Veteran and Active-Duty Military Suicides

Wednesday, May 8, 2019 - 2:00pm
2154 Rayburn House Office Building, Washington, DC 20515
Veteran and Active-Duty Military Suicides



This hearing will examine the enduring and pressing emergency of military suicides among veterans and active-duty servicemembers, as well as Department of Defense (DOD) and Department of Veterans Affairs (VA) efforts to prevent military suicides.  The hearing will also examine the role of veterans advocacy organizations, mental health and crisis support groups, and local communities to prevent veteran suicides.


  • Veteran and active-duty military suicide is an enduring and pressing emergency.
  • Between fiscal years 2013 and 2019, Congress has appropriated more than $1 billion for suicide prevention programs in the DOD and VA.  However, according to the VA’s most recent National Suicide Death Report:
  • From 2008 to 2016, more than 6,000 veterans died by suicide each year;
  • Between 2005 and 2016, the suicide rate for veterans rose from 23.9 to 30.1 suicides per 100,000;
  • In 2016, the suicide rate for veterans was 1.5 times greater than the rate for non-veterans, after adjusting for age and gender;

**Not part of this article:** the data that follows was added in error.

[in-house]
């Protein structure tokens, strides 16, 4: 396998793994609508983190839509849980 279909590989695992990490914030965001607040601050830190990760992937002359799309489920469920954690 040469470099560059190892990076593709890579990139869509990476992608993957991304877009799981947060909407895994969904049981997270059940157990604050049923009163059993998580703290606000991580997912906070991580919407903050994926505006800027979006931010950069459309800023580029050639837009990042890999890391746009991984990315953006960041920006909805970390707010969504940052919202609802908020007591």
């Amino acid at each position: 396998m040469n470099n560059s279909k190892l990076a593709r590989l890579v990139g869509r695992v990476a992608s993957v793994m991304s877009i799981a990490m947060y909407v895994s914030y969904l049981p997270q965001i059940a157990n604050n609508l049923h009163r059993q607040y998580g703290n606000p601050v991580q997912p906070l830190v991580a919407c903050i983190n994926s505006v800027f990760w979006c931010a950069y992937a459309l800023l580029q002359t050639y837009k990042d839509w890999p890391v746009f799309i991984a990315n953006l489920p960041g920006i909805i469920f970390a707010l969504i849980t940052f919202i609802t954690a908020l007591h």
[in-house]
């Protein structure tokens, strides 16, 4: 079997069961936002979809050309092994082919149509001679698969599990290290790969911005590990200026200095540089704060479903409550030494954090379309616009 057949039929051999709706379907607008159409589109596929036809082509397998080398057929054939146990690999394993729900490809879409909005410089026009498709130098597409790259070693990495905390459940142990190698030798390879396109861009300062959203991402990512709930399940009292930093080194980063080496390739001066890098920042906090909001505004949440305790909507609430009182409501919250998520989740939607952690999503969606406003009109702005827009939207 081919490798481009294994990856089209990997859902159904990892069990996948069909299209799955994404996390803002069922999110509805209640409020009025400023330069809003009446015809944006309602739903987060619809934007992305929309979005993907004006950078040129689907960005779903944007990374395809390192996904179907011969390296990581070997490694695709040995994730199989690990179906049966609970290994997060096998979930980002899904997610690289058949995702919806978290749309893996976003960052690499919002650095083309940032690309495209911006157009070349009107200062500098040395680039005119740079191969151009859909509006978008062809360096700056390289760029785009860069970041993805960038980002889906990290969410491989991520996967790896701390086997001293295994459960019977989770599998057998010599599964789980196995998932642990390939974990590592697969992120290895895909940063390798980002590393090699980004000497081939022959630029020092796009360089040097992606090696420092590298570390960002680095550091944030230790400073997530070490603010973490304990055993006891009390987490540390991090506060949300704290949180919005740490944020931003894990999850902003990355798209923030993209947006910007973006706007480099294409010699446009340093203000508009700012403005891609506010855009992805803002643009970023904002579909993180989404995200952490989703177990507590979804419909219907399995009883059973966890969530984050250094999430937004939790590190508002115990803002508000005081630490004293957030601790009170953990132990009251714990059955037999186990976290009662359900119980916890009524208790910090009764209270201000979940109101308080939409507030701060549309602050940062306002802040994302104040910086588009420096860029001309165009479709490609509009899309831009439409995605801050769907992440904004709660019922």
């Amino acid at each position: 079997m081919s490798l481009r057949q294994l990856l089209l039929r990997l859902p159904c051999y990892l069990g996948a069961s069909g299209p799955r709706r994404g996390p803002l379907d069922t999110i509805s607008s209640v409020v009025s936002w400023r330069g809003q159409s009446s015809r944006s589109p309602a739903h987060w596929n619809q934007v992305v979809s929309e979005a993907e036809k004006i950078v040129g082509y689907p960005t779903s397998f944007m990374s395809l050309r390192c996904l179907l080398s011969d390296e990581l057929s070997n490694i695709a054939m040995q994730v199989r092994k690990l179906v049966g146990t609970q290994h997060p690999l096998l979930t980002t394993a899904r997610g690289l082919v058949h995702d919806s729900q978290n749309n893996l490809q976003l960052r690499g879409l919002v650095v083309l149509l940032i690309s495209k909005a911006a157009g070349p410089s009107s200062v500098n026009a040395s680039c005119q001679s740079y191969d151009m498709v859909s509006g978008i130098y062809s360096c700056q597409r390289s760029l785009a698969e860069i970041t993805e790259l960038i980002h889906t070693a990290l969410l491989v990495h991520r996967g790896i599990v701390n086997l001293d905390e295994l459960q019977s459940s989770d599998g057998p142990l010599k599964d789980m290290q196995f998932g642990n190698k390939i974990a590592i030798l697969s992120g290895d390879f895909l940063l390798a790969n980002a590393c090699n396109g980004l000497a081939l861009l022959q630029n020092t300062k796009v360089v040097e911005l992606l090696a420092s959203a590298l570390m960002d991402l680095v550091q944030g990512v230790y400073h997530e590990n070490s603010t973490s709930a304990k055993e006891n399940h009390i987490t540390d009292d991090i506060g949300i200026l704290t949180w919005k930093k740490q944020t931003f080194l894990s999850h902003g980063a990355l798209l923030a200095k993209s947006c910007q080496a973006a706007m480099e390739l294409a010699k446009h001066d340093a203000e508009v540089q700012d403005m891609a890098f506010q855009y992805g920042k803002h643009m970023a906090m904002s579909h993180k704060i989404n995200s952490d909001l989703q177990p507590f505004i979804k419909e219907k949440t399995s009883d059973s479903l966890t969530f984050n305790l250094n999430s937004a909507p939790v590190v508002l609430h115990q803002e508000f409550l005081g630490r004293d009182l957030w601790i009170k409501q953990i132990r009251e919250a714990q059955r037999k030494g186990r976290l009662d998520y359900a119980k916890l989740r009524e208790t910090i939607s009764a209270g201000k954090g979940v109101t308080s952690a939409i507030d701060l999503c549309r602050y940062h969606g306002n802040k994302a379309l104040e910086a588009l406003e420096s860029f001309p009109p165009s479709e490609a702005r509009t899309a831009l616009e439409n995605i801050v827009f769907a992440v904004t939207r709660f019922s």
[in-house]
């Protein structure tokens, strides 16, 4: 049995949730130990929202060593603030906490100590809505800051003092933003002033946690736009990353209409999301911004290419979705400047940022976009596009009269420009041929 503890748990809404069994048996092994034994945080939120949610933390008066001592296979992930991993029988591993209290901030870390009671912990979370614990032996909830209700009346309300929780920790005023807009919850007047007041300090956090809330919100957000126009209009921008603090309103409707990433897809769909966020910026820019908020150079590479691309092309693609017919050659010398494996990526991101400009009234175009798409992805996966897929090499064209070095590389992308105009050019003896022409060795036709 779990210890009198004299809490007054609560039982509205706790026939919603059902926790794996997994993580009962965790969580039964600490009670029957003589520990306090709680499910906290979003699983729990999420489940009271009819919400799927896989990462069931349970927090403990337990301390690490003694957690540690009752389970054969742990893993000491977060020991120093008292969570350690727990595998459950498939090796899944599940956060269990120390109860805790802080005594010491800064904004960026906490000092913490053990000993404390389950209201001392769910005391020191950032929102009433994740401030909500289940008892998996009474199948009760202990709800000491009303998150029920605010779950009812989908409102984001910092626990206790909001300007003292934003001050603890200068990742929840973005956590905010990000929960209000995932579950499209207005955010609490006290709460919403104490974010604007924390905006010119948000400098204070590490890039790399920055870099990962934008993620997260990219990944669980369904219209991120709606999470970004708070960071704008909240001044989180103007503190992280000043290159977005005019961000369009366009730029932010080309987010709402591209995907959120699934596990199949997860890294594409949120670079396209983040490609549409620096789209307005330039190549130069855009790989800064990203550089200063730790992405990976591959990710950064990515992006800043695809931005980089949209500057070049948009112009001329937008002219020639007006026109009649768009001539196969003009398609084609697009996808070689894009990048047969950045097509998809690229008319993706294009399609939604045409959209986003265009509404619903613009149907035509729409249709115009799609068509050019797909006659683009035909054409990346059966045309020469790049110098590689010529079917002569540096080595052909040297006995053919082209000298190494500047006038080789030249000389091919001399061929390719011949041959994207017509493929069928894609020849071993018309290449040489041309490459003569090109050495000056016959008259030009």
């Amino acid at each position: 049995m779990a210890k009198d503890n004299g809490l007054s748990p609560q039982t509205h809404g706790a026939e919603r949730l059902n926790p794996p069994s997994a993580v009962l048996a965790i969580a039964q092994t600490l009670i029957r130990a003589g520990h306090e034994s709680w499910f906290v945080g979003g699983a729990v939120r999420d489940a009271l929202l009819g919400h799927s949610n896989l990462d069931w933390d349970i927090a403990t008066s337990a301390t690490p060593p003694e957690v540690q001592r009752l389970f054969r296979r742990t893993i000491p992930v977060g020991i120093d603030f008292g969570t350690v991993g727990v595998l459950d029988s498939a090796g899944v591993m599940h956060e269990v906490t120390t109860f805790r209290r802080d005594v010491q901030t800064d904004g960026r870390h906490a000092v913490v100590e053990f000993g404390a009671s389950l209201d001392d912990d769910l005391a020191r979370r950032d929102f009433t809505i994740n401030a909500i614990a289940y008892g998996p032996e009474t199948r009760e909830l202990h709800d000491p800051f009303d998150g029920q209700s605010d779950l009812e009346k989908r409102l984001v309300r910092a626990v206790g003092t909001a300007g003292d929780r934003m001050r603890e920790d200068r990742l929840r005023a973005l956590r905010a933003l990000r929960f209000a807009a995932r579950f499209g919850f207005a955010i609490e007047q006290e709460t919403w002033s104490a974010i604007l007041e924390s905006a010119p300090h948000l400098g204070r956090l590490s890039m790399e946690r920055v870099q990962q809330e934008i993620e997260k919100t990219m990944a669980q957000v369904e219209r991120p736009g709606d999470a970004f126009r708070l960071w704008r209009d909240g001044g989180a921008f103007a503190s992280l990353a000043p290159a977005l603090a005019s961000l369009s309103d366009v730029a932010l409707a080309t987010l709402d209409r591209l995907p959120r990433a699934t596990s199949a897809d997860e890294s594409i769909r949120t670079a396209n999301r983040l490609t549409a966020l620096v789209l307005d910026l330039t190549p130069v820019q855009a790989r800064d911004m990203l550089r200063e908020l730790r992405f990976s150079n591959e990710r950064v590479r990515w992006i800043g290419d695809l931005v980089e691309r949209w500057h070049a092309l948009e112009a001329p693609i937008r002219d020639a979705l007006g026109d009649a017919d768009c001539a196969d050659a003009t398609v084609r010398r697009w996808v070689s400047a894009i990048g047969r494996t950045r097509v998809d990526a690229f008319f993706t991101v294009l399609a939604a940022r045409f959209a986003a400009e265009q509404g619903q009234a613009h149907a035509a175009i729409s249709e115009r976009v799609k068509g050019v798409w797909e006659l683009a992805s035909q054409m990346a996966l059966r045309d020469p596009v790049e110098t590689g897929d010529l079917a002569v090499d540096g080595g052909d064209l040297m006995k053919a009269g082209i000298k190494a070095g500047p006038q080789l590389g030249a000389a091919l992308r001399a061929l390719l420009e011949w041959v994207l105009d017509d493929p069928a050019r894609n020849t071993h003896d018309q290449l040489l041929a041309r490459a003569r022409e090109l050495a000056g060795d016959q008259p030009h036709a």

• The suicide rate for veterans between the ages of 18 and 34 rose by almost 80% from 2005 to 2016.
  • According to VA officials, there have been 260 suicide attempts on VA properties since 2017.  VA staff were able to successfully intervene in 240 of those attempts.
  • According to the RAND Corporation, between 2008 and 2016, the suicide rate among active-duty servicemembers for all branches of the Armed Forces increased from 16.3 to 21.1 per 100,000.
  • A recent study found that the risk of suicide nearly doubles in the first year after separating from active-duty service.
  • Firearms are the most common method used in suicide deaths by both active-duty service members and veterans.  Among active duty servicemembers, firearms were associated with 62.2% of suicides in 2016.  That same year, 69.4% of veteran suicide deaths were the result of the use of firearms, compared to 48.4% for non-veteran adult suicides.


Captain (Dr.) Mike Colston
Director, Mental Health Programs
Department of Defense

Dr. Karin Orvis
Director, Defense Suicide Prevention Office
Department of Defense

Dr. Richard Stone
Executive in Charge
Veterans Health Administration
Department of Veterans Affairs

Dr. Keita Franklin
National Director for Suicide Prevention
Office of Mental Health and Suicide Prevention
U.S. Department of Veterans Affairs

Terri Tanielian
Senior Behavioral Scientist
RAND Corporation

116th Congress